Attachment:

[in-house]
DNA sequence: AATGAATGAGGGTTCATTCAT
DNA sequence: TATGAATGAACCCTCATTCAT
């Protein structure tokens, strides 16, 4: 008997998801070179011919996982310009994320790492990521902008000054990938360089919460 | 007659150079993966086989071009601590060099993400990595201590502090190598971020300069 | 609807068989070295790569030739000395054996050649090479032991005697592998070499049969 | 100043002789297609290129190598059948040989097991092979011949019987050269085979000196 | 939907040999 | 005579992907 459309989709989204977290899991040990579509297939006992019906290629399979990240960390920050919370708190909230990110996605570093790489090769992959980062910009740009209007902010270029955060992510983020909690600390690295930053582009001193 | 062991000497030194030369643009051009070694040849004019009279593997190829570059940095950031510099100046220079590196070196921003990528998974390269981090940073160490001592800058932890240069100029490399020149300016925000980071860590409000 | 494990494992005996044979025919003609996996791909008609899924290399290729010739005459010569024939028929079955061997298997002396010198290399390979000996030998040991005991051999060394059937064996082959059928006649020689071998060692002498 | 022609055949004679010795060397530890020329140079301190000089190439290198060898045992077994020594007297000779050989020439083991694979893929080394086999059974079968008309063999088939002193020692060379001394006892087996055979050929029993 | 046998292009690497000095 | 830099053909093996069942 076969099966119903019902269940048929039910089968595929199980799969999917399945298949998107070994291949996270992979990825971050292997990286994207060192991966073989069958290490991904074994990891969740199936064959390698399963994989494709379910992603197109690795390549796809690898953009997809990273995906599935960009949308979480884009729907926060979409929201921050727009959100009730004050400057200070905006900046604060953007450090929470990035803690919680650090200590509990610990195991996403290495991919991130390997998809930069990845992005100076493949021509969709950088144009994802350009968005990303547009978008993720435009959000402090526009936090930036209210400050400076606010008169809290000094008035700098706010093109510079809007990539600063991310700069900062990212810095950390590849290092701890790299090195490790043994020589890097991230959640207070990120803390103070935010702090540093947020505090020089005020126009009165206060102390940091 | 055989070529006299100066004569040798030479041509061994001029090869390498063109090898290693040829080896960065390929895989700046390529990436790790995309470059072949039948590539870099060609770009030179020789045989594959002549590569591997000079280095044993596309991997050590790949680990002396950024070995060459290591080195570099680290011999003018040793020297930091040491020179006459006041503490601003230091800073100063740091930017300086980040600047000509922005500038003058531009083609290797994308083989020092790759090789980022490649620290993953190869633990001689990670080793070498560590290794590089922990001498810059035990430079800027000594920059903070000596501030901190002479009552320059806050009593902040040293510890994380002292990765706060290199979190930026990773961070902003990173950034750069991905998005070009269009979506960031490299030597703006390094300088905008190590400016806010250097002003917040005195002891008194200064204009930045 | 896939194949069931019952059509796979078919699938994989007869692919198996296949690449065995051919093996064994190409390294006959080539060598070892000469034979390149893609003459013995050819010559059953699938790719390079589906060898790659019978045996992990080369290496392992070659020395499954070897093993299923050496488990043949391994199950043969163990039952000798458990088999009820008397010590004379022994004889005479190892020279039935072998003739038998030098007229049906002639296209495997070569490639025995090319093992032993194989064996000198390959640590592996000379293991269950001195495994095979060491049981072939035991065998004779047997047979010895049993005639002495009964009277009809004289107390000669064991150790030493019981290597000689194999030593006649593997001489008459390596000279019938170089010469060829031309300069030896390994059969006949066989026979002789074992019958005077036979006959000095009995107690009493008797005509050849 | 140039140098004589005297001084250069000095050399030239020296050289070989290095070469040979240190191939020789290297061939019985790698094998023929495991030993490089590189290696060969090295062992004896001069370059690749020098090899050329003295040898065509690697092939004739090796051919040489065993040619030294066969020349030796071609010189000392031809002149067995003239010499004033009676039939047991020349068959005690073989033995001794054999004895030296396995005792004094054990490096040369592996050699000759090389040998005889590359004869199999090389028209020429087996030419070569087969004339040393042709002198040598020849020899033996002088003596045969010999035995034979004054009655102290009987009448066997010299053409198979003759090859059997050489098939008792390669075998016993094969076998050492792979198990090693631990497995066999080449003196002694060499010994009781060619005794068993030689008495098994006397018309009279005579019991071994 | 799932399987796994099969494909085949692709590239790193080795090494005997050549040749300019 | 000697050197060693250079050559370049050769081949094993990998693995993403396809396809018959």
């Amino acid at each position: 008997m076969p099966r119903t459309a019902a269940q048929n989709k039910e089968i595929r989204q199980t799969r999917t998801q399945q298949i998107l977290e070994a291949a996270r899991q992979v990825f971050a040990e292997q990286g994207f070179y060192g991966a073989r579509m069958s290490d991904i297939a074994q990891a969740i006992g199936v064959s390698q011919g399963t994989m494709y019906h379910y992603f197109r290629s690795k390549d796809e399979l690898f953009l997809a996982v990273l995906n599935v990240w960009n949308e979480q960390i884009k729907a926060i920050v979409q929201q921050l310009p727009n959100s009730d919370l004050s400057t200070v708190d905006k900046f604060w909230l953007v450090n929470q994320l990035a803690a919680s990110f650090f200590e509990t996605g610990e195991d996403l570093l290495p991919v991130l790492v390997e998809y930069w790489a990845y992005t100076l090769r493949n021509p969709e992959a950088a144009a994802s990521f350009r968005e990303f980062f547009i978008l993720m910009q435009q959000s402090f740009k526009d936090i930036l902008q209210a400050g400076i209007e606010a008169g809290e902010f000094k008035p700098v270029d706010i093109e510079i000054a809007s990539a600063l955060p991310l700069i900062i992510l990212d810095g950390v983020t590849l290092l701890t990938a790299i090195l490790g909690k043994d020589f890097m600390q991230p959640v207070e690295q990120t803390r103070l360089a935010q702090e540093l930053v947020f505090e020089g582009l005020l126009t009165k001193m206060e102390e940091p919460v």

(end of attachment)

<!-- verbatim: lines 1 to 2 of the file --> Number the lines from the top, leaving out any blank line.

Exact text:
[in-house]
DNA sequence: AATGAATGAGGGTTCATTCAT